Here are 7 pieces of wisdom for the disappointments of life:

Keep your heart close to God. That’s important always, but especially during times of disappointment. The Psalmist said, “God is close to the brokenhearted.” God is most likely at work in ways you cannot presently see or understand. Often disappointment ushers in some of the greatest seasons of God for your life. Don’t miss it by not listening to Him.

Wait for your emotions to heal before you make major decisions. Recall how the prophet Elijah was ready to die during a difficult period (1 Kings 19). Yet God still had great plans for his life and ministry. We tend to make irrational decisions immediately following times of disappointment. Let some time pass and make sure you are thinking rational again before you implement major changes in your life.

Don’t quit doing what you know to do. While you shouldn’t make major changes, an equally dangerous tendency to give up or stall until the next opportunity arrives or life gets “easier.” You may need a resting period, but keep your mind and hands busy doing what there is to do today. It will help protect your heart and mind from the attack of fears and doubts. And do things that keep you alive and healthy. Eat, sleep, exercise.

Don’t allow a disappointment to determine your sense of self-worth. Read many of David’s psalms (22, 69, and 121 are a few of my favorites.) You can read his despair—then as He reminds himself of God’s love and faithfulness—he is restored. Be restored in who you are as a child of God. Beloved. Let God and the people who know you best help determine your worth. It’s monumental worth. Yes, even today! You don’t have to be defined by your disappointment.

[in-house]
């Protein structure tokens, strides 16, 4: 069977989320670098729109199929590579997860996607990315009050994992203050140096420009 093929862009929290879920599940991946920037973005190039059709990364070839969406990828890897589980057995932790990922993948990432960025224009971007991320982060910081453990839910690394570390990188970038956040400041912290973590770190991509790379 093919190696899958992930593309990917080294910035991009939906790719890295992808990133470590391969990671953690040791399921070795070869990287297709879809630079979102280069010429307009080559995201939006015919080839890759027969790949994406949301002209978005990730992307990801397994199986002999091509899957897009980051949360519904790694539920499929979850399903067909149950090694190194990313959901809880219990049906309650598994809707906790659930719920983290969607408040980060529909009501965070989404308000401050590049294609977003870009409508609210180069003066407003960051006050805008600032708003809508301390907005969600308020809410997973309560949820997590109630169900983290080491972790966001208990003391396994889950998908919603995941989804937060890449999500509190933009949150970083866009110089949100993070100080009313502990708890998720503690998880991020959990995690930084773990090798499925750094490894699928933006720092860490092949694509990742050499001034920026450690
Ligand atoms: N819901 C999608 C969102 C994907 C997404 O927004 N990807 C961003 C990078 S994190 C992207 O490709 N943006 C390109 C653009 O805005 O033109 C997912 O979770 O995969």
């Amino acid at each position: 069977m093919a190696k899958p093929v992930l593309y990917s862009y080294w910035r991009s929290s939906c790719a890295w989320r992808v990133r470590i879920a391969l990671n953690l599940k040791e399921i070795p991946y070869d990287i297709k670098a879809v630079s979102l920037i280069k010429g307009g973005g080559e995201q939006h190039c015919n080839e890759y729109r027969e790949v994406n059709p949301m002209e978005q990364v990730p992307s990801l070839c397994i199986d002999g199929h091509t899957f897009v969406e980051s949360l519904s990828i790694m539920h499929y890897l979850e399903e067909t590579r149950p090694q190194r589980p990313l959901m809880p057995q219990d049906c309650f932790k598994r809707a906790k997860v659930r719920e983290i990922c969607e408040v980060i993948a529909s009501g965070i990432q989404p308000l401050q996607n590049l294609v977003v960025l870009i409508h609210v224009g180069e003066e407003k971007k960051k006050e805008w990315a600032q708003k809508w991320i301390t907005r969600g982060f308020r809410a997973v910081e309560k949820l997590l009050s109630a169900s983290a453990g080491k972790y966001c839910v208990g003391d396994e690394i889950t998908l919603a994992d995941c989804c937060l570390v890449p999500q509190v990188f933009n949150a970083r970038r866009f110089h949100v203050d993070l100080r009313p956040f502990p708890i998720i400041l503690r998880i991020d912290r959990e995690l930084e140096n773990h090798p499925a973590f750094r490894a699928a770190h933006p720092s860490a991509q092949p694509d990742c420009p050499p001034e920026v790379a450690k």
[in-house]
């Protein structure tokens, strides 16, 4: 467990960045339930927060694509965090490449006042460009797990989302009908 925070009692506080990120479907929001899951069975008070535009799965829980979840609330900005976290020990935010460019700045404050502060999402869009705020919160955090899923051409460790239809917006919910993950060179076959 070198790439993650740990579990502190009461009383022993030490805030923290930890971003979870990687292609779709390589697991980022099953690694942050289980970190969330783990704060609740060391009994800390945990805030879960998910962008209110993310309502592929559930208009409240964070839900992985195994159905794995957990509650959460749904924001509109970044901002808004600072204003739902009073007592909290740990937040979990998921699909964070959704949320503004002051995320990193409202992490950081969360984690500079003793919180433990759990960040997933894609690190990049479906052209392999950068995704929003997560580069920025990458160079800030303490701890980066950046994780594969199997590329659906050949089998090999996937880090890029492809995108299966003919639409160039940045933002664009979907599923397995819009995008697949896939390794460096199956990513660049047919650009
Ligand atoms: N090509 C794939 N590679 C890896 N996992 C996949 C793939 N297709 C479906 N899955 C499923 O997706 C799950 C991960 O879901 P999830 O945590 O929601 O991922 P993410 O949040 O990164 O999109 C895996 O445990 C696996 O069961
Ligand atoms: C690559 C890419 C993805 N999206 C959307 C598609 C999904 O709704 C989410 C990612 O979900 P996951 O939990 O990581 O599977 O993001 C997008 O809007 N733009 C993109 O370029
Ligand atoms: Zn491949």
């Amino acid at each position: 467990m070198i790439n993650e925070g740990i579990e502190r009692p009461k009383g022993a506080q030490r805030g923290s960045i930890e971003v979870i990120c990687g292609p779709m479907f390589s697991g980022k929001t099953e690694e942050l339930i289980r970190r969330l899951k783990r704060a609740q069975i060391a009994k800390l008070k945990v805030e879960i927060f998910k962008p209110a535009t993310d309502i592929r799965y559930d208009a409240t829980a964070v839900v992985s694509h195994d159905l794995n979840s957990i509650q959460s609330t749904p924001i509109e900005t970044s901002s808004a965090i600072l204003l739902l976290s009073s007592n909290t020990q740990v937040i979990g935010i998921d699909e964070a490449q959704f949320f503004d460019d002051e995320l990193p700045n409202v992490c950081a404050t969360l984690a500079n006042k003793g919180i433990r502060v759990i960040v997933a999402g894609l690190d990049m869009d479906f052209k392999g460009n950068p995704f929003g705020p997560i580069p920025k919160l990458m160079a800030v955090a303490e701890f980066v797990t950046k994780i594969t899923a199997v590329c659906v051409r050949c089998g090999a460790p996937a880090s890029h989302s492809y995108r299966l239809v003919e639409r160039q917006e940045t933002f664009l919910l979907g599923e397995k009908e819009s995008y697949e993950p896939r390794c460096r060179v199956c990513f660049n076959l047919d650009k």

(And be on the lookout for signs of severe depression. Things like withdrawal, constant feelings of despair, severe worry, not eating, dark fears or thoughts, etc. Don’t resist professional help.)

Remember, you are not alone. Even though it may feel that way. Back to the story of Elijah, he couldn’t see it at the time, but God had reserved an army of supporters for him. Disappointments are a part of everyone’s experience. There is likely someone who has experienced the same type disappointment. Don’t be afraid to find them and let them walk through this period with you. (This is not a time to remove yourself from the church community—this is a time to find real, life-giving community.)